Handling Boko Haram: Nigeria's Goodluck Jonathan in denial about his own Army

President Jonathan now calls Boko Haram the 'new frontier' of terror. Yet in doing so he ignores the old and ongoing excesses of his own security forces. 

Gonzalo Fuentes/REUTERS
Nigerian President Goodluck Jonathan speaks at a news conference following the African Security Summit at the Elysee Palace in Paris, May 17, 2014.

President Jonathan delivered an important speech at the “Regional Summit on Security in Nigeria” held in Paris on May 17, 2014.

The speech is worth a close reading because it provides the Jonathan administration’s “narrative” on Boko Haram, on international terrorism, and on the school girl kidnappings. 

Predictably, President Jonathan firmly places the Boko Haram insurgency in “the new frontier of the global war of terrorism…” narrative. He says that Boko Haram “…is not anymore a challenge to Nigeria alone; it is a threat to each and every one of us in this room.”

Yet, only weeks ago the Nigerian government was claiming that Boko Haram was marginalized in the far northeast of Nigeria. Jonathan in fact made reference to the Chibok schoolgirl kidnapping only two weeks after the event.

Early on, military spokesmen falsely claimed to have rescued most of the girls. According to Nigerian media, Jonathan’s wife at one point even suggested that the kidnapping was a hoax perpetrated by the president’s political enemies in the runup to the 2015 elections.

The Jonathan administration’s shift from Boko Haram as a marginal concern to be addressed primarily by local and state governments to an aspect of a worldwide threat -- including calling for the United Nations to blacklist it as a terrorist organization -- is likely a response to international and domestic pressure on behalf of the school girls and the manifest inability of the security services to find them.

In his Paris speech, Jonathan continues utterly to deny the numerous reports from credible human rights organizations and the Western media of security service human rights violations. The Nigerian security services, he says “…were directed to adhere strictly to clearly [spelled out] rules of engagement and avoid any excesses that may amount to a violation of human rights. Careful regard for human rights has always been central to our counter-terrorism strategies, resulting in the adoption of rules and procedures to protect the civilian population from excessive collateral damage.”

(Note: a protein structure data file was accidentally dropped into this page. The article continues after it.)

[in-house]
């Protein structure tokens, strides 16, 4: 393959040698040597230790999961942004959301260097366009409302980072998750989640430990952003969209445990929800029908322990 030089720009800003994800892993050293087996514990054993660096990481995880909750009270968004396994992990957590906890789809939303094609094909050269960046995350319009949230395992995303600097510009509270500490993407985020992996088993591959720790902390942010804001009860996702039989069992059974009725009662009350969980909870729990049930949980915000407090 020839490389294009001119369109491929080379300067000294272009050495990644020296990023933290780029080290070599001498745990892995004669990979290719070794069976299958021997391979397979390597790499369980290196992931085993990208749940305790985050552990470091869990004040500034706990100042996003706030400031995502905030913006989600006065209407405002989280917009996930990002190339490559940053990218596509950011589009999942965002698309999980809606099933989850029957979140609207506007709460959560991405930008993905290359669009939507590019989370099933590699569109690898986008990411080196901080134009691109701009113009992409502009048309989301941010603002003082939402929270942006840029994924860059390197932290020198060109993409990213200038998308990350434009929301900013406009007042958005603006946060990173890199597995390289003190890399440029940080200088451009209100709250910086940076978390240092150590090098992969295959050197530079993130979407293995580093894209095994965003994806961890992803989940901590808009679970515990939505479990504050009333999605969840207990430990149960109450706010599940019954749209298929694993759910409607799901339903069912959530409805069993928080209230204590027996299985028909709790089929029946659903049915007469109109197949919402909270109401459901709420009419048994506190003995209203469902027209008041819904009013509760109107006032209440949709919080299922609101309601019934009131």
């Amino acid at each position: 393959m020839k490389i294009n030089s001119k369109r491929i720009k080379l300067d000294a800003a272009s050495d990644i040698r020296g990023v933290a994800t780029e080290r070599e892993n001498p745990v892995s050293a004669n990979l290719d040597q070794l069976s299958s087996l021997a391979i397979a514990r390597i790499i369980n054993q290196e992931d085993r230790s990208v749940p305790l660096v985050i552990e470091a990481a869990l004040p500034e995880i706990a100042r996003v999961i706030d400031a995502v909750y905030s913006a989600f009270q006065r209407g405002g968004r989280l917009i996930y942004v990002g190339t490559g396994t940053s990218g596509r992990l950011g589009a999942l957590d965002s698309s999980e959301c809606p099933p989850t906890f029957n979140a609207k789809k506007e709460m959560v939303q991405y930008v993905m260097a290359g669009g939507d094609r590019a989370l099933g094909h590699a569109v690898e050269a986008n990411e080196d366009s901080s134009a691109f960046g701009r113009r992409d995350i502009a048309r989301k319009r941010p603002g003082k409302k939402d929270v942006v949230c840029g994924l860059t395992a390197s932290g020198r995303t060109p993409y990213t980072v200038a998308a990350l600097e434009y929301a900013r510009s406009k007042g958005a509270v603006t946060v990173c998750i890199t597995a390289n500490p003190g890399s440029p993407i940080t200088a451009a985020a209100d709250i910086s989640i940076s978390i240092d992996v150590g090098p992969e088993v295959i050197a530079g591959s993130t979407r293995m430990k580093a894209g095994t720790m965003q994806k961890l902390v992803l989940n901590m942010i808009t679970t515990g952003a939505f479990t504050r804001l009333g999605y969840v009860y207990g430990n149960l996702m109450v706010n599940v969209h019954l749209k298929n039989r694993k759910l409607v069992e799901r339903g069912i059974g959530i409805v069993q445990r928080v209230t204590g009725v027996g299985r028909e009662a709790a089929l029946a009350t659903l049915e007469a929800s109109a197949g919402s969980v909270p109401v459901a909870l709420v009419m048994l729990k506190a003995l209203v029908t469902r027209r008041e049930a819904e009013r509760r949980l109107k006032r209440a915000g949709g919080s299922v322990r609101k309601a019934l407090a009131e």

If only what the president says were true. Adopting “rules and procedures” is not the same thing as following them.

The New York Times and other media outlets report that the United States Department of Defense has signed an intelligence sharing agreement with Nigeria in the search for the school girls. Currently, there is a US team of experts consulting in Abuja to determine what further assistance the Nigerian government may need in the search.

The US Africa Command (AFRICOM) is training the newly formed “Nigerian Rangers.”

Some members of Congress appear prepared to embrace Jonathan’s account that Boko Haram is the “new frontier of the war on terrorism,” which could imply more US involvement. There have already been Senate and House hearings regarding this.

Yet, even with the small steps the Obama administration has already taken, there is a huge risk that the United States will come to be identified with the Nigerian security service’s human rights violations, about which Jonathan shows no will to address.

That could be the next chapter in the utterly destructive -- and widely believed -- narrative of a US “war on Islam.”

You've read  of  free articles. Subscribe to continue.

Dear Reader,

About a year ago, I happened upon this statement about the Monitor in the Harvard Business Review – under the charming heading of “do things that don’t interest you”:

“Many things that end up” being meaningful, writes social scientist Joseph Grenny, “have come from conference workshops, articles, or online videos that began as a chore and ended with an insight. My work in Kenya, for example, was heavily influenced by a Christian Science Monitor article I had forced myself to read 10 years earlier. Sometimes, we call things ‘boring’ simply because they lie outside the box we are currently in.”

If you were to come up with a punchline to a joke about the Monitor, that would probably be it. We’re seen as being global, fair, insightful, and perhaps a bit too earnest. We’re the bran muffin of journalism.

But you know what? We change lives. And I’m going to argue that we change lives precisely because we force open that too-small box that most human beings think they live in.

The Monitor is a peculiar little publication that’s hard for the world to figure out. We’re run by a church, but we’re not only for church members and we’re not about converting people. We’re known as being fair even as the world becomes as polarized as at any time since the newspaper’s founding in 1908.

We have a mission beyond circulation, we want to bridge divides. We’re about kicking down the door of thought everywhere and saying, “You are bigger and more capable than you realize. And we can prove it.”

If you’re looking for bran muffin journalism, you can subscribe to the Monitor for $15. You’ll get the Monitor Weekly magazine, the Monitor Daily email, and unlimited access to CSMonitor.com.

QR Code to Handling Boko Haram: Nigeria's Goodluck Jonathan in denial about his own Army
Read this article in
QR Code to Subscription page
Start your subscription today